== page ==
For a musical written in 1927 Show Boat thrums with modern themes: racism, addiction, social division – they’re all just below the surface of Oscar Hammerstein’s story, and in this heartfelt production often front and centre. The good news is that this is a vessel that can carry a serious message in the hold and still give everyone on board a high old time.
Hammerstein and composer Jerome Kern adapted the show from a novel and it shows: how many other musicals follow their characters over four decades? Like Ol’ Man River itself the plot keeps rolling along, as we chart the fortunes of a floating theatre and its performers in post-Civil War Mississippi.
The cast of Show Boat
Captain Andy (Malcolm Sinclair) commands the Cotton Blossom while his wonderfully sour wife (Lucy Briers) commands him in all things. The set design presents us with a gloriously balustraded paddle steamer, with in the foreground a dockside where black stevedores heave cotton bales in the heat. As the “coloured folks” toil, we never forget that the romantic ups and downs of the lead characters are in comparison, as it were, first-world problems.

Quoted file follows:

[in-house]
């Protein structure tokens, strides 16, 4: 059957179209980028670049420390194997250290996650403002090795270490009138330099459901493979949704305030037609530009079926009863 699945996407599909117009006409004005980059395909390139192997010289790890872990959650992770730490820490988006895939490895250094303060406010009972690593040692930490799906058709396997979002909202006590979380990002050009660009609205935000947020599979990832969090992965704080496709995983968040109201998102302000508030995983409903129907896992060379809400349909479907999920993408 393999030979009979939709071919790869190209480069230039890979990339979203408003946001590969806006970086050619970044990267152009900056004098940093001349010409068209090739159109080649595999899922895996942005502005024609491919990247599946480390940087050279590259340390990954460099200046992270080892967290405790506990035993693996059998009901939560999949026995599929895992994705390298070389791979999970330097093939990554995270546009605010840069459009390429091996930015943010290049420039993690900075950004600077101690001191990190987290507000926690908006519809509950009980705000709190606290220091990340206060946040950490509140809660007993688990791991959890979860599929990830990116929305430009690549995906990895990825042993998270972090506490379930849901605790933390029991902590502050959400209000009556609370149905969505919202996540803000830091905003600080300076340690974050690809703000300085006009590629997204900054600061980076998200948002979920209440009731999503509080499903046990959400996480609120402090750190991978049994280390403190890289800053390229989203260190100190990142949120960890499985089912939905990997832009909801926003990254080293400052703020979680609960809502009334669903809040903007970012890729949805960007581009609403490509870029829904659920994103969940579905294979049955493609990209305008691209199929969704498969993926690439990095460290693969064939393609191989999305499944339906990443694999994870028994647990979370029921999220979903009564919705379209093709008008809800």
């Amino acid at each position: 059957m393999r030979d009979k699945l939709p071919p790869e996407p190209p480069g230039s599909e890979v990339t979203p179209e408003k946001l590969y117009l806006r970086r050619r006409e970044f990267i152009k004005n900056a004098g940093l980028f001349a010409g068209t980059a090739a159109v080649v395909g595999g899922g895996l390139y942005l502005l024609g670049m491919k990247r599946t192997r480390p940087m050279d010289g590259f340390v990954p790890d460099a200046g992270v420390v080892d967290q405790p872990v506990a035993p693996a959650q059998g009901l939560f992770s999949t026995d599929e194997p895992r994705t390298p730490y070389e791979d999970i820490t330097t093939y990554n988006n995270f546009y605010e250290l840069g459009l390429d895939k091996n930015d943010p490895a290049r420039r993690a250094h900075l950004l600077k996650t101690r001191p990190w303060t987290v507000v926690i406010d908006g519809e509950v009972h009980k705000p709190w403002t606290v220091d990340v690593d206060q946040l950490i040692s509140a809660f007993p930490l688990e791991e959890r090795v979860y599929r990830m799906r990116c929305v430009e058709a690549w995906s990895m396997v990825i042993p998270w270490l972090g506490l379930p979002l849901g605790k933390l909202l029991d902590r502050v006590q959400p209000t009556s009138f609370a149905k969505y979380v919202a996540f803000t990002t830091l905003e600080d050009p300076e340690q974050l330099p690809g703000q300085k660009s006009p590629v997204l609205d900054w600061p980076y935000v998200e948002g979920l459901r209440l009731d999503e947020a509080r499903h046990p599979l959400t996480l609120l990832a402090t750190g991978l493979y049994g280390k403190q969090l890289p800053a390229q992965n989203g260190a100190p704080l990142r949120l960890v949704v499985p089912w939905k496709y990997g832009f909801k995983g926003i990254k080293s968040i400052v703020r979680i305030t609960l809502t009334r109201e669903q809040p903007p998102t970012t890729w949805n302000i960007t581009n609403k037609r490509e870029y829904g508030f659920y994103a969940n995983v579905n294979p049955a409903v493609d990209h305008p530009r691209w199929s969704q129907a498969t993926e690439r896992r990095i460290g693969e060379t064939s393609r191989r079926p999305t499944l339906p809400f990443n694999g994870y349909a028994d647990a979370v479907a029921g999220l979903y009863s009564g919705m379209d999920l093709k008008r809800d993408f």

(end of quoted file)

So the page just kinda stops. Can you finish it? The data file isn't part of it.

Love at first sight, love across the racial divide, love denied – while these play out we get cracking songs and choreography that sends us out skipping. Ol Man River is the famous number (performed stirringly here by Emmanuel Kojo as Joe) but the real show-boat-stopper is Can’t Help Lovin’ Dat Man, one of the simplest, sweetest tunes Kern wrote and in its various incarnations, the emotional heart of the show.
The novelistic sweep of the story has been slightly telescoped in this adaptation, which comes to the West End from the Crucible in Sheffield. But the flair and flourish of the production tide us over any glitches and in the end it’s clear why virtually no stage musical has endured as long.
Book tickets for Show Boat from Radio Times box office